And the first time he met the media after Brendan died, Brian Burke tried to explain what he'd lost, and what that meant. "He had a huge heart, and a great future, and I promise that his message will live on," Burke said. "This game should be open to everybody, and everyone should be welcome to play this game."
And he said, "That's the only way I know, is just put your head down and keep putting one foot in front of the other."
He's been marching ever since. On Sunday he just marched in front of everybody.
People who talk about Brendan talk about how he connected with people, and connected people to each other. Molly began her eulogy by saying, "I'm used to Brendan introducing me to everyone he knew, so it's a little different for me to be doing it."
But in this case, Patrick can use the present tense, because Brendan is still bringing people together. After the Chicago Blackhawks won the Stanley Cup, a picture surfaced that showed somebody had written the words "is gay" next to the name of Philadelphia defenceman Chris Pronger on a whiteboard in the dressing room.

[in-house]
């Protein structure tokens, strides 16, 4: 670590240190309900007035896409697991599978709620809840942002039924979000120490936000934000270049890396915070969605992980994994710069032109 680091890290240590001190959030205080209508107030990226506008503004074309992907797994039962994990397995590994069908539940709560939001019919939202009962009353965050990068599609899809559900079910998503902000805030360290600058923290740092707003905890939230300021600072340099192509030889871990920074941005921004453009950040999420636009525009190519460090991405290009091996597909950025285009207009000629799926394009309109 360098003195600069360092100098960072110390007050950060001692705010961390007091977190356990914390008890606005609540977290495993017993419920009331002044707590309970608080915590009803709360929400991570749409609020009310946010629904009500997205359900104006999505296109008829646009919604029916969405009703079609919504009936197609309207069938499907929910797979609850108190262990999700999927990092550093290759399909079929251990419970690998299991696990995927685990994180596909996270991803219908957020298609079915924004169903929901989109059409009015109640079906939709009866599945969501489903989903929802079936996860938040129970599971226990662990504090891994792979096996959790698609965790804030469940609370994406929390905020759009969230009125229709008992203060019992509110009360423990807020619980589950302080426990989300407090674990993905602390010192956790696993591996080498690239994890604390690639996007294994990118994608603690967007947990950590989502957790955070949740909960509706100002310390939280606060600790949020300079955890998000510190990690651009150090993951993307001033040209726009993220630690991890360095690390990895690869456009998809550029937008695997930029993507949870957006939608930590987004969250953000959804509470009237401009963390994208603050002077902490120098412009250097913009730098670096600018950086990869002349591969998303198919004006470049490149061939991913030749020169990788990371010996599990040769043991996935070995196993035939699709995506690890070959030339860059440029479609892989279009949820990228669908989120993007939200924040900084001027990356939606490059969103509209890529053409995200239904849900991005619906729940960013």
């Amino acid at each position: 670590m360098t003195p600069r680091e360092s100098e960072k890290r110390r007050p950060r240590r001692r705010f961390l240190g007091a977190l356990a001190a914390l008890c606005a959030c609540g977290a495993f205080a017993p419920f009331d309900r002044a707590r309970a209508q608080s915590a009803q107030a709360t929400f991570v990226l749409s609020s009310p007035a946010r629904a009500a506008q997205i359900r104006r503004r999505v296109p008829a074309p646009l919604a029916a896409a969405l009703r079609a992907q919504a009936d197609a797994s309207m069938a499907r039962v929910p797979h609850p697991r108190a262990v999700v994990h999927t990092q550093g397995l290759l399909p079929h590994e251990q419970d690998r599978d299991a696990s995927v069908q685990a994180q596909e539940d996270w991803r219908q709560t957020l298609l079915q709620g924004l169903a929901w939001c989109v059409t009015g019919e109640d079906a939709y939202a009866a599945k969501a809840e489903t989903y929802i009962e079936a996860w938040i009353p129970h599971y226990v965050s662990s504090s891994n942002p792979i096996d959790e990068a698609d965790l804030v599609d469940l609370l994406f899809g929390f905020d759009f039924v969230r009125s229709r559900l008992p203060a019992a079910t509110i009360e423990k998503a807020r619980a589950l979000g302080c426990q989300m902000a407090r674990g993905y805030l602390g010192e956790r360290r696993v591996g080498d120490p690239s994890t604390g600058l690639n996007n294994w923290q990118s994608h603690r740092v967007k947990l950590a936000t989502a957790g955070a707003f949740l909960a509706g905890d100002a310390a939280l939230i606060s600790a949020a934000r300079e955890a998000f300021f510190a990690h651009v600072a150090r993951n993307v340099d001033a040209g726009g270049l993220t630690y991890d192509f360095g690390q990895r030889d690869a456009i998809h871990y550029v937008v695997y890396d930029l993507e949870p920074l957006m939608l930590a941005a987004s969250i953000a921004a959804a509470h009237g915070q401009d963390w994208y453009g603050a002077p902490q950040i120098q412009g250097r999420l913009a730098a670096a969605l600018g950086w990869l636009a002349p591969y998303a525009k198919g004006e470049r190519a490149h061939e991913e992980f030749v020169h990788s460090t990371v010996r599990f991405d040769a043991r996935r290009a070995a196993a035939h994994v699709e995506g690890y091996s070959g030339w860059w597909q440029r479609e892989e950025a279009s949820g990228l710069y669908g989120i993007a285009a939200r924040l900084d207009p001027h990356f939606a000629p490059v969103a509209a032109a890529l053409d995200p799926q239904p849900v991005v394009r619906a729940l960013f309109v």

A few weeks later, Blackhawks defenceman Brent Sopel accepted an invitation to take the Cup to the Chicago Pride Parade. He told reporters, "When Brendan came out, Brian stood by him, and his whole family stood by him, like every family should. We teach our kids about accepting everybody. Tolerate everybody, to understand where everyone is coming from." The Stanley Cup had never been part of a Pride Parade, either.
The New York Times wrote about Andrew McIntosh, a lacrosse player for Oneonta College in upstae New York, who once attempted suicide after losing a football game because he blamed his poor performance on being attracted to other men. He came out to his lacrosse teammates last year, and was received with open arms — the same way Brendan was by the Miami University hockey program, and by hockey in general — and thanked Brendan at the season-ending banquet.
And the Burke family has received hundreds of emails from gay athletes.
"So many people who said 'I always loved sports, but I never felt like sports loved me back,' " says Patrick. "And when they saw Brendan ... "